With the tech world buzzing about Amazon’s Echo, the company is moving quickly to invest in its future. Amazon just launched the Alexa Fund, which will dish out up to $100 million to support manufacturers, developers and entrepreneurs that are working to innovate on products and services that tap into the power of the human voice.
Named for Alexa, the cloud-based voice service that powers Amazon Echo, the fund is open to anyone with an next-generation idea for how voice technology can improve our everyday lives. Amazon is specifically looking for novel voice technology applications that tap into the Alexa Skills Kit or the Alexa Voice Service, which also debuted on Thursday.
“Experiences designed around the human voice will fundamentally improve the way people use technology,” said Jeff Bezos, Amazon.com founder and CEO. “Since introducing Amazon Echo, we’ve heard from developers, manufacturers, and startups of all sizes who want to innovate with this new technology. We’re eager to see what they come up with.” Echo, Amazon's new voice interface platform, allows users to control software applications, play music, search the Web, and open their calendars using only their voices.
Amazon is trying to make it easier for developers with the Alexa Skills Kit (ASK), a collection of self-service APIs and tools that serve as a platform, to create new voice-driven skills and capabilities for Alexa. Developers can integrate existing Web services with Alexa with a few lines of code, or build new experiences designed around voice within hours, according to Amazon.
One example is an Internet-connected sprinkler system that could integrate its sprinklers with Alexa, so a customer could say, “Alexa, ask my sprinkler to water my lawn for 15 minutes.”
Amazon also rolled out the Alexa Voice Service (AVS), which powers Echo, for third-party hardware makers that want to integrate Alex into their devices. Amazon is offering this at no cost. Possible innovations include a Wi-Fi alarm clock that lets customers talk to Alexa as they wake up, asking “What’s the weather today?” or “What time is my first meeting?”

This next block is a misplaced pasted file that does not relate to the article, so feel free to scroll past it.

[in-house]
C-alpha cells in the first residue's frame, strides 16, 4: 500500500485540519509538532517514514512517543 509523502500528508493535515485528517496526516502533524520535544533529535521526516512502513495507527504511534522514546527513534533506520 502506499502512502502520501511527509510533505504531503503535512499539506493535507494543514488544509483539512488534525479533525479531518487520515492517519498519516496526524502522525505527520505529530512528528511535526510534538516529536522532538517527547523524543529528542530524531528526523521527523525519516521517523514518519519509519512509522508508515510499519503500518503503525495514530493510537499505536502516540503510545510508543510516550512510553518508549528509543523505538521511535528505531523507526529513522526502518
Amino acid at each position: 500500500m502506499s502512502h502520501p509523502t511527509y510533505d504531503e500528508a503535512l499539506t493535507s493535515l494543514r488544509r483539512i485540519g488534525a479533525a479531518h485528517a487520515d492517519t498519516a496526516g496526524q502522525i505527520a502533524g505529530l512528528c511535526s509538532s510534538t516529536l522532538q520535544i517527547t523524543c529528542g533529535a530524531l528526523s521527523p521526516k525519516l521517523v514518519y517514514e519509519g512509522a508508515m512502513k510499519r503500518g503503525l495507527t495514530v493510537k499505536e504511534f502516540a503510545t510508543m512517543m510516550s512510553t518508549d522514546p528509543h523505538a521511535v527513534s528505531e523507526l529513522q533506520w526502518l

This Could Be Mindblowing
The Alexa Fund is launching with seven investments, including Orange Chef, a startup that has created a kitchen product called “Countertop,” a mobile app that connects to an ecosystem of cooking tools such as blenders and slow cookers to measure and track ingredients placed into those devices. Another called Scout Alarm is a do-it-yourself home security system provider and connected security device maker. Meanwhile, Garageio provides a system to control and monitor the status of a garage door from anywhere.
For its part, Toymail is creating connected toys that let children communicate with parents without having to use tablets or smartphones. MARA is an intelligent, voice-based running assistant that offers performance data and training information during exercise. And Mojio, a provider of connected solutions, has a device that connects to a vehicle’s on-board diagnostic system port and extracts driving performance, on-board systems status, and other diagnostic data from your vehicle. All of these companies are working to voice-enable their products.
Roger Entner, principal analyst at Recon Analytics, told us the most natural way to interface with a device is by speaking to it. He sees Echo as a beginning point for the industry. Since Amazon can’t do it all alone, the company is wooing entrepreneurs and manufacturers with incentives to leverage Amazon’s voice recognition engine, he said.
“Voice recognition is very complicated. There is a lot of room for improvement but that doesn’t mean we shouldn’t try. It’s better than nothing,” Entner said. “And we’re making significant progress. What Microsoft is doing with Skype simultaneously translating conversations into six languages is mind blowing.”